Movie Mom

Movie Mom


Lilo & Stitch

posted by rkumar
A
Lowest Recommended Age:Kindergarten - 3rd Grade
Profanity:None
Nudity/Sex:None
Alcohol/Drugs:None
Violence/Scariness:Some peril and scary looking creatures, no one hurt
Diversity Issues:All major characters are non-white, strong female and minority characters
Movie Release Date:2002

“Lilo and Stitch” is as welcome as a gentle breeze coming through the hibiscus.

It has a cute story, endearing characters, a sensational soundtrack of Elvis classics, and glorious hand-painted animation that shows those smarties hunched over their computers that there are still a few things machines can’t do.

At its heart, it’s just an old-fashioned story of a child and a pet. But this is not the usual movie child and it is definitely not the usual pet.

The movie opens on some far-away planet with all kinds of monstrous-looking creatures. One of them, a scientist, has been experimenting with genetics, and has created an indestructible destruction machine called 626 in the form of a mischievous-looking little blue guy. The scientist is thrown in jail, but the experiment escapes and races off to a planet they refer to as “E-Arth.” So, the scientist and an expert on Earth are sent after him to capture him with a minimum of fuss.

626 lands in Hawaii and disguises himself as a dog. He is adopted by a tiny little girl named Lilo who is grieving the loss of her parents. She names him Stitch and teaches him that even a creature designed to destroy can learn to create.

The story is nothing new, but the Hawaiian location and gorgeous visuals give it a fresh feeling. Instead of the usual wasp-waisted Disney heroines with impossibly big hair, we get attractive but believable-looking Nani, Lilo’s sister, who is struggling to grow up quickly so that she can care for Lilo the way her parents did. And Lilo’s passion for Elvis Presley means that instead of girls looking up at the stars and trilling ballads about their dreams we get a bouncy score of favorites like “Heartbreak Hotel,” “Hound Dog,” “All Shook Up,” and of course, “Blue Hawaii.” The score also features Elvis hits “Can’t Help Falling in Love,” sung by a chorus of Hawaiian children and “Burning Love” sung by country superstar Wynonna Judd.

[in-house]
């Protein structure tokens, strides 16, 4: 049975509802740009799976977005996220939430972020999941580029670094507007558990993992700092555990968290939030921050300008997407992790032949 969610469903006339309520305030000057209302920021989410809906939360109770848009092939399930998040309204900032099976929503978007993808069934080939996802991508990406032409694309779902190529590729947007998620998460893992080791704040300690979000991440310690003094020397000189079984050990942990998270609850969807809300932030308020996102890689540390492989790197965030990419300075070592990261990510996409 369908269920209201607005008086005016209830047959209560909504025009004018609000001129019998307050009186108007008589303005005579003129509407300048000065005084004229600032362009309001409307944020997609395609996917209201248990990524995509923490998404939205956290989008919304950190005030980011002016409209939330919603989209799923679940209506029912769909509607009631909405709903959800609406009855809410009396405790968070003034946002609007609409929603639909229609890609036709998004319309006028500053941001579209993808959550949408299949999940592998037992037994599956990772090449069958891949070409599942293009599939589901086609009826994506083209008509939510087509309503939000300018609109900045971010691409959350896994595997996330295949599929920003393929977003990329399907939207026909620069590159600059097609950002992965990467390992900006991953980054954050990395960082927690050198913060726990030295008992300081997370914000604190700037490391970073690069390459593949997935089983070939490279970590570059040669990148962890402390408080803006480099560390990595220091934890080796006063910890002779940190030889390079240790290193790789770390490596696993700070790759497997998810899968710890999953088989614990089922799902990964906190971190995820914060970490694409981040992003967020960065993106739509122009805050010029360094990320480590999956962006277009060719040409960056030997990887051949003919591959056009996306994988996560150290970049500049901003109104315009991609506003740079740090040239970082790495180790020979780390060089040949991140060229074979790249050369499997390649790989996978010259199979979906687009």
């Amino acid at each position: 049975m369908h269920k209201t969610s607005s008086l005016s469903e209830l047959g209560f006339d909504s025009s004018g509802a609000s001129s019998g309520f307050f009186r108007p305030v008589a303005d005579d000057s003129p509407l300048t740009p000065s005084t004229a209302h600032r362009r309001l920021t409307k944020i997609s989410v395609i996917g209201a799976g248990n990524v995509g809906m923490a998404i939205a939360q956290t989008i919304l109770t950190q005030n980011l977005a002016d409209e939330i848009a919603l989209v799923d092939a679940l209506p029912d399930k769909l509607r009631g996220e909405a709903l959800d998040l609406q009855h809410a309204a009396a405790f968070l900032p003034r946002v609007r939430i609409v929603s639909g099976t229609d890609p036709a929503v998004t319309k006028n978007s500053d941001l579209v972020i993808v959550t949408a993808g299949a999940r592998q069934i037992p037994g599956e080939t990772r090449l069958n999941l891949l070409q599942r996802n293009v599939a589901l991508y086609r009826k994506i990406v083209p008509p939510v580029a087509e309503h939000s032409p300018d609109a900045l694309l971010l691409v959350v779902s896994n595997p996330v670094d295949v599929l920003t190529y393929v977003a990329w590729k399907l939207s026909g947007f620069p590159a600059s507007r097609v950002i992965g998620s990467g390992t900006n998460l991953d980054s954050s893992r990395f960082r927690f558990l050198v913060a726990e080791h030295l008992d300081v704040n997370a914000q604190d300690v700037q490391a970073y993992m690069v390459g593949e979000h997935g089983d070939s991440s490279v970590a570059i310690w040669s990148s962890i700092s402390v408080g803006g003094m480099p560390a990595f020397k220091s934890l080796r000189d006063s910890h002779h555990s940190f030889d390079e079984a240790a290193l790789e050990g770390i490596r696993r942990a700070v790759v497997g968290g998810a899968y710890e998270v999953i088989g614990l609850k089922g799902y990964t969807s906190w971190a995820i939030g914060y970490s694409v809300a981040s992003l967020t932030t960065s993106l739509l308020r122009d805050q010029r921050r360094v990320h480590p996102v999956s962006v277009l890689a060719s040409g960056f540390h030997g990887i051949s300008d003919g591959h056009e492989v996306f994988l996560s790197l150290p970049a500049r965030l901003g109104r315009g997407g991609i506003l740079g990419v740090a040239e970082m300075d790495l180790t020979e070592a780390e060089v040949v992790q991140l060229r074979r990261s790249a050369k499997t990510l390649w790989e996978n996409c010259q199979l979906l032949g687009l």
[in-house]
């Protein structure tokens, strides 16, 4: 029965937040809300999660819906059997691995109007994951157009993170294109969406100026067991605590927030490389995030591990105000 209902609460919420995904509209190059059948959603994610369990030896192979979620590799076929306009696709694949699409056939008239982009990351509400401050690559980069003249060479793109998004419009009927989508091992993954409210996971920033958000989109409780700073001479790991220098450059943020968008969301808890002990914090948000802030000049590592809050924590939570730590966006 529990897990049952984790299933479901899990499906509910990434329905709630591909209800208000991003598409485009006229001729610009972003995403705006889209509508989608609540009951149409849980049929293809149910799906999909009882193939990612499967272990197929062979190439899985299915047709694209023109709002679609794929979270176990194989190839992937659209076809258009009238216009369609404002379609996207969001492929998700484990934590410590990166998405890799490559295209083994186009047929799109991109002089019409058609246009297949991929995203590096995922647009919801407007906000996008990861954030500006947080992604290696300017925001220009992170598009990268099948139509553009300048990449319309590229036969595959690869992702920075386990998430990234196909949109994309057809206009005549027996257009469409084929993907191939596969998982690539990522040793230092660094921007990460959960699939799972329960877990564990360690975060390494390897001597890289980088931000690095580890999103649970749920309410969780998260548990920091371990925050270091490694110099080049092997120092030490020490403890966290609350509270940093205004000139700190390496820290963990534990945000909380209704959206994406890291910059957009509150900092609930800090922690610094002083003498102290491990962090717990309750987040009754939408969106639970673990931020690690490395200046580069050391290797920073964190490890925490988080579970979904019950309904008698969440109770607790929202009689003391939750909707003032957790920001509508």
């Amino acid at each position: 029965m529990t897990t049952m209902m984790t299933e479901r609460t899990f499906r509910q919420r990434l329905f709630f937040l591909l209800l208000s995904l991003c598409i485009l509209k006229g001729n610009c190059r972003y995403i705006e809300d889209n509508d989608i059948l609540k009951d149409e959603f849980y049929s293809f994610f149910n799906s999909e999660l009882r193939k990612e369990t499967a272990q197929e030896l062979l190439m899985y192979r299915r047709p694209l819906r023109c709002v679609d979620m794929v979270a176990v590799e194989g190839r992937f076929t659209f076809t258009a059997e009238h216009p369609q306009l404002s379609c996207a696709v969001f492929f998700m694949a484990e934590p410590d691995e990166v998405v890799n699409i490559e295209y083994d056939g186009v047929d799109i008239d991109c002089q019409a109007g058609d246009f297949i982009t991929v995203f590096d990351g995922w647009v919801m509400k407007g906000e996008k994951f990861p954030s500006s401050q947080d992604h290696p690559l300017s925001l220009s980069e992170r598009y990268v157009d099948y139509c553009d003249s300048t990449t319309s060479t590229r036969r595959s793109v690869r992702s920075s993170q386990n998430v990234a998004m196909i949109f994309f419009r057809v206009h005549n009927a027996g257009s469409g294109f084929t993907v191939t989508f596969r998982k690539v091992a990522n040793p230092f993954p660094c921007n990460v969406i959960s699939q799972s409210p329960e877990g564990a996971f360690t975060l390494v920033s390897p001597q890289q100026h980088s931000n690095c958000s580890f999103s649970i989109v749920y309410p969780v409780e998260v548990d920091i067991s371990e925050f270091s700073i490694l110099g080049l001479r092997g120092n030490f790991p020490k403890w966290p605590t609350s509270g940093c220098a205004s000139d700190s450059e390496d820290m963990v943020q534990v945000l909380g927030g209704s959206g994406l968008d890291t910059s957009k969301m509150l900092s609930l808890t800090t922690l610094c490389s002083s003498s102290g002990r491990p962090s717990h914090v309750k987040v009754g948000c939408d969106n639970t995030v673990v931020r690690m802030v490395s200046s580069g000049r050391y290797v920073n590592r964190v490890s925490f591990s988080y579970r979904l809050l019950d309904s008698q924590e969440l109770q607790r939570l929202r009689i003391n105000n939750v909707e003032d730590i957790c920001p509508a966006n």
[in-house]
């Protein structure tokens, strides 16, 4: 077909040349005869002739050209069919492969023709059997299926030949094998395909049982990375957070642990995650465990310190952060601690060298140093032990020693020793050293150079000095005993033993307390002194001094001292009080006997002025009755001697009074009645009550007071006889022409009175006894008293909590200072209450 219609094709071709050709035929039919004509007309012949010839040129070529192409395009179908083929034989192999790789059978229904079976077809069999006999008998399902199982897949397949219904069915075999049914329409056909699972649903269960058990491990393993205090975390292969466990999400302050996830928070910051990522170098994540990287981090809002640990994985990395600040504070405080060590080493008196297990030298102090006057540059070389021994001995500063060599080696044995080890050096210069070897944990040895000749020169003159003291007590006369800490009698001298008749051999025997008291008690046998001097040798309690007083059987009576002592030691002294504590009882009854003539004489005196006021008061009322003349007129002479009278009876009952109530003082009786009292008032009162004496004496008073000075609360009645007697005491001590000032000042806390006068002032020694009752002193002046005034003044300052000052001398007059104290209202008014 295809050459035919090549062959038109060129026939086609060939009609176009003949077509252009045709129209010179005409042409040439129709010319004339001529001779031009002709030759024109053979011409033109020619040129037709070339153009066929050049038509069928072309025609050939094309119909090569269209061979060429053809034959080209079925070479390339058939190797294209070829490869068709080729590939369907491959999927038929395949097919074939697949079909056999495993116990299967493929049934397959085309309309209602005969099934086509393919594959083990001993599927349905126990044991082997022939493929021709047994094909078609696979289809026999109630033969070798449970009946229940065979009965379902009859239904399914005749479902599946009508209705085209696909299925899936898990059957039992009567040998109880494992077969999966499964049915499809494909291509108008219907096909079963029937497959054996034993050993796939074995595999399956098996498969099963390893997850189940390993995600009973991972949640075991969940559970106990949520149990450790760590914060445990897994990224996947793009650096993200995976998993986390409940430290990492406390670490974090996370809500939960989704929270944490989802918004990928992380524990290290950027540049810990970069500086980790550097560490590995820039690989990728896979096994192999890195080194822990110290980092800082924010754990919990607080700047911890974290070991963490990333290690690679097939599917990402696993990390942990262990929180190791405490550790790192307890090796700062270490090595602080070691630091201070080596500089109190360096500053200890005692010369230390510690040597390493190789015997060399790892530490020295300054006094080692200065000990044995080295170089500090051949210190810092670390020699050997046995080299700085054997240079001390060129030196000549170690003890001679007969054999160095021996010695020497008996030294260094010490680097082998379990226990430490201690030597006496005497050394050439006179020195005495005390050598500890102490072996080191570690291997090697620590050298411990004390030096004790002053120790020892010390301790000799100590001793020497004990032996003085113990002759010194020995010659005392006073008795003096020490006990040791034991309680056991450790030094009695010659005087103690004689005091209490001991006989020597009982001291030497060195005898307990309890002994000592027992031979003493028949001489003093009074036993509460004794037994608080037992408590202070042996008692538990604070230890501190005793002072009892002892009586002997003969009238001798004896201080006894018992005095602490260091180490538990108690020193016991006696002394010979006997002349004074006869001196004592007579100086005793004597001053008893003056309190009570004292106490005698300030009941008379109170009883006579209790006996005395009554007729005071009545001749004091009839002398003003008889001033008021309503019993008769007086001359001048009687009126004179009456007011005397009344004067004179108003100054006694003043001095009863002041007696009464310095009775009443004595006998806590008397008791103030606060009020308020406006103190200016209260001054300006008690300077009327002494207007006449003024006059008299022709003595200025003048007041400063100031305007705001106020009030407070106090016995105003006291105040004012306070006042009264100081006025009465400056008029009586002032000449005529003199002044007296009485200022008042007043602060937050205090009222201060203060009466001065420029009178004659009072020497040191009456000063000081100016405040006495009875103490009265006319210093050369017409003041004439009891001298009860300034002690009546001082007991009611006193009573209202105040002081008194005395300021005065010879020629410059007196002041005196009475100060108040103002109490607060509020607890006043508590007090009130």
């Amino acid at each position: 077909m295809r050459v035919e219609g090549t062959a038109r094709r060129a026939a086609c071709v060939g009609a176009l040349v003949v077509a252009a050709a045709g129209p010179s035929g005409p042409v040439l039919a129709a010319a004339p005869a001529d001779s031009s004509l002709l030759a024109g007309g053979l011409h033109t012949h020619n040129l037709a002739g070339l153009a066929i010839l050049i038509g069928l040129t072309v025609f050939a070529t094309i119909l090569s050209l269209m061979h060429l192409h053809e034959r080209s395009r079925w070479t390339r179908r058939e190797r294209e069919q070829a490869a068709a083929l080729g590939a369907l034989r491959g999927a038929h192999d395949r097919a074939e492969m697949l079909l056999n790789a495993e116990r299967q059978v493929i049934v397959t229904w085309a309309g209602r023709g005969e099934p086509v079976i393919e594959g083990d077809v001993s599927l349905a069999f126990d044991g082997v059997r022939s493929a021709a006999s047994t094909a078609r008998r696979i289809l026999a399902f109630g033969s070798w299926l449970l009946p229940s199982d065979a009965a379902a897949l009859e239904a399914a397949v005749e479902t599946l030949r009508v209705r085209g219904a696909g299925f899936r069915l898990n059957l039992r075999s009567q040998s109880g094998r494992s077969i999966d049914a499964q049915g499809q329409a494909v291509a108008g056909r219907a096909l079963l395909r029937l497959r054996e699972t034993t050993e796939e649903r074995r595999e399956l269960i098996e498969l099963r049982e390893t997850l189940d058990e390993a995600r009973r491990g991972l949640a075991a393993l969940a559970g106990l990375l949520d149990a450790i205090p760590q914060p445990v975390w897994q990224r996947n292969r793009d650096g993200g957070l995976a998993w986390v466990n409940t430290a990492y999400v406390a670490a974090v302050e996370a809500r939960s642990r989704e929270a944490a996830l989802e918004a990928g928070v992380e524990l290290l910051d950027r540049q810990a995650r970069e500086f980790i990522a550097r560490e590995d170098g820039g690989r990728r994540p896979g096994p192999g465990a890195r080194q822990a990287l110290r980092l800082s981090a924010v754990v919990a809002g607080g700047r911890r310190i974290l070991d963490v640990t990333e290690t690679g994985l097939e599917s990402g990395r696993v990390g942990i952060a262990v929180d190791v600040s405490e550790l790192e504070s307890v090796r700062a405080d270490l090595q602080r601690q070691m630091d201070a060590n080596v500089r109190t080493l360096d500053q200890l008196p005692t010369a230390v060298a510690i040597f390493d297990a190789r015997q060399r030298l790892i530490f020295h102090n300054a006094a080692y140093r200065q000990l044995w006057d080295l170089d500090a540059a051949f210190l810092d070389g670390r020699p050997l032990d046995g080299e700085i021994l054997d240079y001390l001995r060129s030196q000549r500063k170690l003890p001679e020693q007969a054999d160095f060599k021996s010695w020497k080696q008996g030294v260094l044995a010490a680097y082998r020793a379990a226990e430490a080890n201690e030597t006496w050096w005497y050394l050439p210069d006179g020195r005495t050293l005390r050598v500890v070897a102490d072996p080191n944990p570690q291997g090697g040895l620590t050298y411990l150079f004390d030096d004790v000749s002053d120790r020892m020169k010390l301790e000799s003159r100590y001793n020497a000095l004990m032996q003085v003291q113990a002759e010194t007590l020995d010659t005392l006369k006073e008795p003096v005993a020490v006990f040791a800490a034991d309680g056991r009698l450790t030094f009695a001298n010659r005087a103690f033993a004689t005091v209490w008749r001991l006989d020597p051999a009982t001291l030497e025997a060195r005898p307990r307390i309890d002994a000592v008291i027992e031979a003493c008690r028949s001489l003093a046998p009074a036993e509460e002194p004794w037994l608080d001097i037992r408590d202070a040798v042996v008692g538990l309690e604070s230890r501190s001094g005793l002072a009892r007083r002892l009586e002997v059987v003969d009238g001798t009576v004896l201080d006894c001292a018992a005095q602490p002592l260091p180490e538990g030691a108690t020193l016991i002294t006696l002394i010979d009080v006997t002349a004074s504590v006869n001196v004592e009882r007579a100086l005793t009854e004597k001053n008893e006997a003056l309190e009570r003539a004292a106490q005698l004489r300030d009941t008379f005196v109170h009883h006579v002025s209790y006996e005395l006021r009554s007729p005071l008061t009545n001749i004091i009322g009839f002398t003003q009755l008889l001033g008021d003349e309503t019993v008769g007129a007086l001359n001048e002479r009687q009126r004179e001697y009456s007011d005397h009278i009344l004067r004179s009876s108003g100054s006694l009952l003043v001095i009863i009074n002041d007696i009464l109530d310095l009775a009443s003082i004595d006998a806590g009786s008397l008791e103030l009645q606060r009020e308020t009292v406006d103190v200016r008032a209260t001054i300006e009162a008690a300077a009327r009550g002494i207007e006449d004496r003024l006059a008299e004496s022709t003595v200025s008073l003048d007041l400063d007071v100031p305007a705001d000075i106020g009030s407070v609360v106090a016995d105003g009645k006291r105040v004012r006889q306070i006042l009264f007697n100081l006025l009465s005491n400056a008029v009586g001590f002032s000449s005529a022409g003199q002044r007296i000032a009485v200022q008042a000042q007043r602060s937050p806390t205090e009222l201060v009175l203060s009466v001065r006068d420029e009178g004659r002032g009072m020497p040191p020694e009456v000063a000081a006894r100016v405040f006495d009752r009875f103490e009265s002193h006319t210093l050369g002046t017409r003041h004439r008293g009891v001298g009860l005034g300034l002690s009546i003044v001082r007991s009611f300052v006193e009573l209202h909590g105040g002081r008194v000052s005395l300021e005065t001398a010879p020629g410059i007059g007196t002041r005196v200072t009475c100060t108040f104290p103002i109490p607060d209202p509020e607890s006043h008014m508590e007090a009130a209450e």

Lilo is irresistibly adorable and her relationship with her sister is a believable mixture of affection, resentment, and connection. Both are deeply affected by the loss of their parents and torn between fearing another loss and just wanting to get it over with. Ving Rhames adds just the right note of wry authority to his role as the social worker with a surprising past, and Jason Scott Lee is fine as the friend who would like to be more. There is some very funny dialogue, especially the description of Earth as an endangered species preserve — the endangered species is mosquitos, and humans are just kept around to feed them!

Parents should know that the movie is rated PG for some action and peril that may be too intense for the youngest children. The loss of Lilo’s and Nani’s parents in a car accident is handled quietly and sensitively, but still may be upsetting for some children. They may also be concerned about the idea that a social worker might want to remove Lilo from her sister’s home if he does not think she can take care of her. Female characters, including Nani and the leader of Stitch’s planet, are strong and independent. It is a special pleasure to have a movie set in a part of America that is often forgotten, and the scenery, especially in the sensational surfing scene, is likely to have families thinking about heading in that direction for a future vacation.